Alexithymia Is Associated with Depression in de novo Parkinson’s Disease

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Letter to the Editor Received: April 15, 2010 Accepted after revision: October 6, 2010 Published online: $ $ $


Psychother Psychosom 322029 DOI: 10.1159/000322029

Alexithymia Is Associated with Depression in de novo Parkinson’s Disease Michele Poletti a, b, Daniela Frosini b, Cristina Pagni b, Claudio Lucetti a , Paolo Del Dotto a , Roberto Ceravolo b, Ubaldo Bonuccelli a, b a



Neurology Unit, USL of Viareggio, Viareggio, and Department of Neuroscience, University of Pisa, Pisa, Italy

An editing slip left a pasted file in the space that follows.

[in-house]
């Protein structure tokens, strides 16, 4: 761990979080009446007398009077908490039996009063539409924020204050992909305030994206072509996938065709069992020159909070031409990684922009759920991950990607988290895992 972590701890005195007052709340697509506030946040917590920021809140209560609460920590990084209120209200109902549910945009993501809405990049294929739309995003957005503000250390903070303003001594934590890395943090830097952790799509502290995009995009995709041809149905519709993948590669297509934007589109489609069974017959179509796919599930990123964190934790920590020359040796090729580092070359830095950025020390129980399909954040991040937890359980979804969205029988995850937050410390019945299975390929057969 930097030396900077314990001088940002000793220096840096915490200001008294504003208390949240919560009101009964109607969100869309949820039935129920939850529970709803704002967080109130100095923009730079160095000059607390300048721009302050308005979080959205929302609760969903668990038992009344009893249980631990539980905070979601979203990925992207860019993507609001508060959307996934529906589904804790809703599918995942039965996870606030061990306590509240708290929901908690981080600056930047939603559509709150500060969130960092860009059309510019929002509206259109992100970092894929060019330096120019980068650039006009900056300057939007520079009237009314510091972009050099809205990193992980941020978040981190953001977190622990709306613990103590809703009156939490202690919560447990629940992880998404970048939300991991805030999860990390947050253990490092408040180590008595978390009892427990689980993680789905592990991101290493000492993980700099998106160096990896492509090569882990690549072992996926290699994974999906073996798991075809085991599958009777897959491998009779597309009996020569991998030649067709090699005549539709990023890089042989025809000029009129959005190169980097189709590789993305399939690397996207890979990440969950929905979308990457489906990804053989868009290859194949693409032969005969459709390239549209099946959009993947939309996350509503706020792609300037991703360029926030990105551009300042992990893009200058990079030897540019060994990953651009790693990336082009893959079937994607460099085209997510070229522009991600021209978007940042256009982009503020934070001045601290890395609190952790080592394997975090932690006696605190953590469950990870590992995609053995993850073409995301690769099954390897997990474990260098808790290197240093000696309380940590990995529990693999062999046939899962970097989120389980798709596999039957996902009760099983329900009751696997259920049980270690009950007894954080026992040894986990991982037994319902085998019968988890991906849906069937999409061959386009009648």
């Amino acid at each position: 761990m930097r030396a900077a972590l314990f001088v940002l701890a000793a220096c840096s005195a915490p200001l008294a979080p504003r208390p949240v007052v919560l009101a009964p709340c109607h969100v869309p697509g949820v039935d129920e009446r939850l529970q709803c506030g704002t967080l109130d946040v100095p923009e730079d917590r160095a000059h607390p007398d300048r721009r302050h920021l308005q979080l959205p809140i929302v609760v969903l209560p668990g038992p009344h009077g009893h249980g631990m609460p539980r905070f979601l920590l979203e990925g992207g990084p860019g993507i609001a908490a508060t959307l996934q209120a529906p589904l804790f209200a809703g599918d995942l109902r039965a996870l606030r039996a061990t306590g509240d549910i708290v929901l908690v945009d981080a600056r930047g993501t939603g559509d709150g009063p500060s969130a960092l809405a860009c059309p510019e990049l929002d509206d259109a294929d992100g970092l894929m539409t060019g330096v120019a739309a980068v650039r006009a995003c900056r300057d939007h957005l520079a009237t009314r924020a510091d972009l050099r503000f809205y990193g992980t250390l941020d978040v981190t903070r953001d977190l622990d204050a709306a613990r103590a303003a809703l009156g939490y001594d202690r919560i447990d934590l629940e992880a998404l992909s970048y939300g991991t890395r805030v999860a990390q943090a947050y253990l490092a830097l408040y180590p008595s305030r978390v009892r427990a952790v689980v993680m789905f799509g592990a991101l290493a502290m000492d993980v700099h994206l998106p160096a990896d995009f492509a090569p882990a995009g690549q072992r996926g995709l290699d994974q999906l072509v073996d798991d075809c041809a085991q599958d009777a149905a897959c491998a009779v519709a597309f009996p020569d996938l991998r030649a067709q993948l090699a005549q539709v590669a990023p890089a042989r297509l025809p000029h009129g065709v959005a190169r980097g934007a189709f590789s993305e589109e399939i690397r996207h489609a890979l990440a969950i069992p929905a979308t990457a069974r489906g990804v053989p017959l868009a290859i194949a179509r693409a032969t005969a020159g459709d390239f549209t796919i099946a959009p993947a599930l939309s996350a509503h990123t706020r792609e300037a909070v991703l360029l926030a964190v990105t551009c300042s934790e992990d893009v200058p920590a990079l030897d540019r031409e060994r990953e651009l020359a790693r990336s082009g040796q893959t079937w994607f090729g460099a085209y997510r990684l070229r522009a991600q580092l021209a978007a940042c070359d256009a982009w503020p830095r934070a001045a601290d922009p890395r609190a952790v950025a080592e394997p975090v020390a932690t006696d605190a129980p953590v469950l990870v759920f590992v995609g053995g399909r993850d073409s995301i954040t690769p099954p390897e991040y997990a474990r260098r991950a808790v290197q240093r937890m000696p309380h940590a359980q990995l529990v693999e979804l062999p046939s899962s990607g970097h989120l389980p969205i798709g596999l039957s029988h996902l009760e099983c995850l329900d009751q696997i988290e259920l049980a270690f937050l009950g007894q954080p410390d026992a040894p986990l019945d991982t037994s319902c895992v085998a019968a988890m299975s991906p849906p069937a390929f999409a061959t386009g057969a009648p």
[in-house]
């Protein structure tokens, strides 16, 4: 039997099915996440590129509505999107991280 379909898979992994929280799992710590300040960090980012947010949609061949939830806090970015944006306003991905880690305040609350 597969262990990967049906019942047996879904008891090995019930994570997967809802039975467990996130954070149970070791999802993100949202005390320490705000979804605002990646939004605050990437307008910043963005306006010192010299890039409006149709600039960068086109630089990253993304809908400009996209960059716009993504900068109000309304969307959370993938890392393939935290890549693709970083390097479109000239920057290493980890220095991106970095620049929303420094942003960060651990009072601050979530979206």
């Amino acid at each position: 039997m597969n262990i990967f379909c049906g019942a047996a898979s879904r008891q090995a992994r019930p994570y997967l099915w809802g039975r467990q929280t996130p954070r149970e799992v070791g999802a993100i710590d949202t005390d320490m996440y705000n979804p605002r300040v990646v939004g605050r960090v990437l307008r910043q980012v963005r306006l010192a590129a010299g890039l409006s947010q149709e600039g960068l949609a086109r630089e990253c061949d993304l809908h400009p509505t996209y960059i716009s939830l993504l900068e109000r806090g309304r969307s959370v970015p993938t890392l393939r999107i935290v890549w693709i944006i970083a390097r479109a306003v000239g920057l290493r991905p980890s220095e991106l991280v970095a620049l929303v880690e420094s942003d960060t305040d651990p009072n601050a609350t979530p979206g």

Alexithymia is a phenomenon related to an alteration in affect regulation. Its characteristics include the inability to identify and describe feelings, difficulty distinguishing feelings from bodily sensations of emotional arousal, impaired symbolization and an externally oriented cognitive style [1]. Alexithymia has been found to be strongly associated with depression in both general [2] and clinical populations [3]. Alexithymic and depressive symptoms may be partially overlapping, but not all are correlated with depressive symptoms, thus underlining the relative independence of the two disorders [4]. Parkinson’s disease (PD) is a clinical condition often characterized by depression and an altered emotional processing [5]. In medicated PD patients alexithymia has a prevalence of 21% [6, 7] and is related to depression [7]. To our knowledge, alexithymia has never been investigated in newly diagnosed untreated (de novo) PD patients before the administration of dopaminergic therapy; this topic is of particular clinical interest considering that affective symptoms may precede the clinical motor onset of PD [8, 9]. This study was aimed at investigating the prevalence of alexithymia in de novo PD patients and its relation to depression. To estimate the prevalence of alexithymia and its relation to depression in de novo PD patients we administered the TwentyItem Toronto Alexithymia Scale (TAS-20) [10] and the Geriatric Depression Scale Short Form (GDS-15) [11] to 42 de novo PD patients and 30 age-matched healthy controls (HC). The de novo PD patients were enrolled in two Italian movement disorder tertiary clinics (Versilia Hospital, Viareggio; Neurological Clinic, University of Pisa). All enrolled patients fulfilled research diagnostic criteria for idiopathic PD [12]. Patients who had clinical features suggestive of primary atypical parkinsonism, such as multiple system atrophy, progressive supranuclear palsy and corticobasal degeneration, and those with diagnosis of dementia according to DSM-IV criteria were not included. Magnetic resonance imaging showed no signs of atypical parkinsonism, normal pressure hy-